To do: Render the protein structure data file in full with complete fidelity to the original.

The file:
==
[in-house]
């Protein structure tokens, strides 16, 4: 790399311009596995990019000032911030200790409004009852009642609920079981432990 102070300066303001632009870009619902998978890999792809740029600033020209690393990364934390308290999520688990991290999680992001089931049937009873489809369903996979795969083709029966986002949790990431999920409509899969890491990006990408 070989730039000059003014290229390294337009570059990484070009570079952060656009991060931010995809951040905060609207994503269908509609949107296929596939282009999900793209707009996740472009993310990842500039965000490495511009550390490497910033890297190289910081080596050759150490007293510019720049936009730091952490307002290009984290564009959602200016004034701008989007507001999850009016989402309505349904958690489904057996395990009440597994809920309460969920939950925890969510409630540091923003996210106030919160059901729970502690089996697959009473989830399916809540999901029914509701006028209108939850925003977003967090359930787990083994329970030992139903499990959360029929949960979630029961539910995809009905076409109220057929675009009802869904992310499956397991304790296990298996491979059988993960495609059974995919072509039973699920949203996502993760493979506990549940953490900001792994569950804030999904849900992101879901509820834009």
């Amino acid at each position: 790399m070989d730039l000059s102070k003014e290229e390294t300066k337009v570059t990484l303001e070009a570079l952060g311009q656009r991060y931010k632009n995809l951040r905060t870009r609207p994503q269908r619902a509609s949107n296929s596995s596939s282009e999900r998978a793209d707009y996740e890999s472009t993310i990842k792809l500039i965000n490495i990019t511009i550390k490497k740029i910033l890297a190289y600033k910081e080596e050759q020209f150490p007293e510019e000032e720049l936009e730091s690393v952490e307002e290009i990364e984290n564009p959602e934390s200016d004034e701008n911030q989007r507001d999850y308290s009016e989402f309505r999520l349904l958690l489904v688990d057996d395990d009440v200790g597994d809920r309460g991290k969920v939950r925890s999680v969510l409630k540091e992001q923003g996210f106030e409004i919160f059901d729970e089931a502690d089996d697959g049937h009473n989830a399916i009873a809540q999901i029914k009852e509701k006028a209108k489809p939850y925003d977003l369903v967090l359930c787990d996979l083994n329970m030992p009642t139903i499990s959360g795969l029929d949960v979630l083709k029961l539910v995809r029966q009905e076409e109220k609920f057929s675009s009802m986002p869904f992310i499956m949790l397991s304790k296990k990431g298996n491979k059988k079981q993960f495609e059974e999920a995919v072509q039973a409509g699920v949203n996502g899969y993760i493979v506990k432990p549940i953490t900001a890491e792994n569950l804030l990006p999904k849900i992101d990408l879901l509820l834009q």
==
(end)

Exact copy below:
[in-house]
């Protein structure tokens, strides 16, 4: 790399311009596995990019000032911030200790409004009852009642609920079981432990 102070300066303001632009870009619902998978890999792809740029600033020209690393990364934390308290999520688990991290999680992001089931049937009873489809369903996979795969083709029966986002949790990431999920409509899969890491990006990408 070989730039000059003014290229390294337009570059990484070009570079952060656009991060931010995809951040905060609207994503269908509609949107296929596939282009999900793209707009996740472009993310990842500039965000490495511009550390490497910033890297190289910081080596050759150490007293510019720049936009730091952490307002290009984290564009959602200016004034701008989007507001999850009016989402309505349904958690489904057996395990009440597994809920309460969920939950925890969510409630540091923003996210106030919160059901729970502690089996697959009473989830399916809540999901029914509701006028209108939850925003977003967090359930787990083994329970030992139903499990959360029929949960979630029961539910995809009905076409109220057929675009009802869904992310499956397991304790296990298996491979059988993960495609059974995919072509039973699920949203996502993760493979506990549940953490900001792994569950804030999904849900992101879901509820834009």
């Amino acid at each position: 790399m070989d730039l000059s102070k003014e290229e390294t300066k337009v570059t990484l303001e070009a570079l952060g311009q656009r991060y931010k632009n995809l951040r905060t870009r609207p994503q269908r619902a509609s949107n296929s596995s596939s282009e999900r998978a793209d707009y996740e890999s472009t993310i990842k792809l500039i965000n490495i990019t511009i550390k490497k740029i910033l890297a190289y600033k910081e080596e050759q020209f150490p007293e510019e000032e720049l936009e730091s690393v952490e307002e290009i990364e984290n564009p959602e934390s200016d004034e701008n911030q989007r507001d999850y308290s009016e989402f309505r999520l349904l958690l489904v688990d057996d395990d009440v200790g597994d809920r309460g991290k969920v939950r925890s999680v969510l409630k540091e992001q923003g996210f106030e409004i919160f059901d729970e089931a502690d089996d697959g049937h009473n989830a399916i009873a809540q999901i029914k009852e509701k006028a209108k489809p939850y925003d977003l369903v967090l359930c787990d996979l083994n329970m030992p009642t139903i499990s959360g795969l029929d949960v979630l083709k029961l539910v995809r029966q009905e076409e109220k609920f057929s675009s009802m986002p869904f992310i499956m949790l397991s304790k296990k990431g298996n491979k059988k079981q993960f495609e059974e999920a995919v072509q039973a409509g699920v949203n996502g899969y993760i493979v506990k432990p549940i953490t900001a890491e792994n569950l804030l990006p999904k849900i992101d990408l879901l509820l834009q």